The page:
Can probiotics and prebiotics help treat constipation?

Lawrence S. Friedman, MD
Probiotics are live microorganisms used to benefit health. Prebiotics are non-living substances intended to promote the growth of beneficial organisms. A variety of probiotic and prebiotic agents have been tested for treatment of constipation, with varying results. High-quality studies establishing the efficacy of specific probiotic microbes at specific dosages are lacking.

One prebiotic agent, lactulose, has shown some evidence of increasing stool water content and stool volume and accelerating stool transit and frequency in patients with constipation. The probiotic agent Lactobacillus casei rhamnosus may help soften stools and increases stool frequency in children with constipation. A variety of commercial products available in stores contain some probiotic and prebiotic components, but their efficacy has not been fully studied.

Continue Learning about Dietary Supplements

Dietary Supplements

Whether you're visiting the drug store, grocery or natural food shop you'll likely find an aisle where there are jars and bottles of things for you to put in your body that are neither foods nor medicines. Ranging from vitamins an...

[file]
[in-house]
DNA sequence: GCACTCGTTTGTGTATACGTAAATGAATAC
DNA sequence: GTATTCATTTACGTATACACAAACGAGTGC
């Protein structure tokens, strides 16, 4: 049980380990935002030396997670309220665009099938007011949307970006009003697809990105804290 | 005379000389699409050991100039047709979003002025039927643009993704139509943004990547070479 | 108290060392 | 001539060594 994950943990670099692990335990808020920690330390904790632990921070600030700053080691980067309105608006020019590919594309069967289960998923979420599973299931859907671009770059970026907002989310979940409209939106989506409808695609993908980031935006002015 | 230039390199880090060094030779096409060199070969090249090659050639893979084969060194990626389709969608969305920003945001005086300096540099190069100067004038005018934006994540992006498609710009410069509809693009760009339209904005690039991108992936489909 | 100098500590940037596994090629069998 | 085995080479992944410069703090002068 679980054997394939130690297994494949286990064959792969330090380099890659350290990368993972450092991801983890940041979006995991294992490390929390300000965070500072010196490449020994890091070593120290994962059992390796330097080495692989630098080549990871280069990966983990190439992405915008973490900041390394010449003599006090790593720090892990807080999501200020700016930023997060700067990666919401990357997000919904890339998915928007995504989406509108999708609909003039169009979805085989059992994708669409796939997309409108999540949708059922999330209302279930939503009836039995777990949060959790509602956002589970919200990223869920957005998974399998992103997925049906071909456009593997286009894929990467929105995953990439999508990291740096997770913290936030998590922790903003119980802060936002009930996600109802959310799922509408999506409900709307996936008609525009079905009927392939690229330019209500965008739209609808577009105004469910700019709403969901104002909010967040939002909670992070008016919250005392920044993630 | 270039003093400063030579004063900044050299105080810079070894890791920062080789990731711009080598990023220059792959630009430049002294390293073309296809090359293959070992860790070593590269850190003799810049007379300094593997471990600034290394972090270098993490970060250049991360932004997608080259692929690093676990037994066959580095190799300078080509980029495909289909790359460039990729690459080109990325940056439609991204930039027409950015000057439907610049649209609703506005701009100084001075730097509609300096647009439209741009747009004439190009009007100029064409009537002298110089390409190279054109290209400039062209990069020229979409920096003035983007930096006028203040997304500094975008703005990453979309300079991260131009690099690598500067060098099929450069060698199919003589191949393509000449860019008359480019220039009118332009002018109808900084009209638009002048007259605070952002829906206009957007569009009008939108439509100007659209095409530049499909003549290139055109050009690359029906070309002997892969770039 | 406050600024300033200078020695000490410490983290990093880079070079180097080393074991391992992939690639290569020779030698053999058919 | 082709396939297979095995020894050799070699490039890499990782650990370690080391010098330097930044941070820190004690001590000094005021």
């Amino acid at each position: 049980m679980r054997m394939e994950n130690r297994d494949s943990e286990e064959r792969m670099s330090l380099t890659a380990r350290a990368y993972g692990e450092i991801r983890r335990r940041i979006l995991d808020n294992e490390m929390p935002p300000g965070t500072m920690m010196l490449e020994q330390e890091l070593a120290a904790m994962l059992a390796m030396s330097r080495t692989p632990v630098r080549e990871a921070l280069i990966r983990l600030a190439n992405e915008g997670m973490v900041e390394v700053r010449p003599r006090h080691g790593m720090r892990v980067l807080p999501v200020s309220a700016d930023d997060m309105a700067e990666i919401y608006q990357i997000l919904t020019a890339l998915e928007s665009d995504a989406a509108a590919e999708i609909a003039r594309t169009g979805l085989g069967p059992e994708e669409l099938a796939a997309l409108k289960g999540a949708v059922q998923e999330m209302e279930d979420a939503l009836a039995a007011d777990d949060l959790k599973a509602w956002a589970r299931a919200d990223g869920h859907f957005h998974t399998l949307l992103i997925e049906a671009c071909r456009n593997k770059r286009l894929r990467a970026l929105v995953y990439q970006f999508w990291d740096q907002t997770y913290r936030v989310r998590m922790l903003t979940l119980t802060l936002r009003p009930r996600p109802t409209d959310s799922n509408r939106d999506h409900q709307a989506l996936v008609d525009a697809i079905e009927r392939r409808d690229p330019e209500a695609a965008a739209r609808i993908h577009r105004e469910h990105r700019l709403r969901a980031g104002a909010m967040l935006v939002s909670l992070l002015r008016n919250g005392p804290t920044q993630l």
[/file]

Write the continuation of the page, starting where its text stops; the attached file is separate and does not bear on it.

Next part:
d minerals to fiber and herbal remedies, these supplements are not regulated in the same way as either food or medicine. Some of them are backed by solid research, others are folk remedies or proprietary cures. If your diet does not include enough of certain vitamins or minerals, a supplement may be a good idea. Natural treatment for conditions like constipation may be effective. But because these substances are unregulated, it is always a good idea to educate yourself about the products and to use common sense when taking them. This is even more true if you are pregnant or taking a medicine that may be affected by supplements.

Important: This content reflects information from various individuals and organizations and may offer alternative or opposing points of view. It should not be used for medical advice, diagnosis or treatment. As always, you should consult with your healthcare provider about your specific health needs.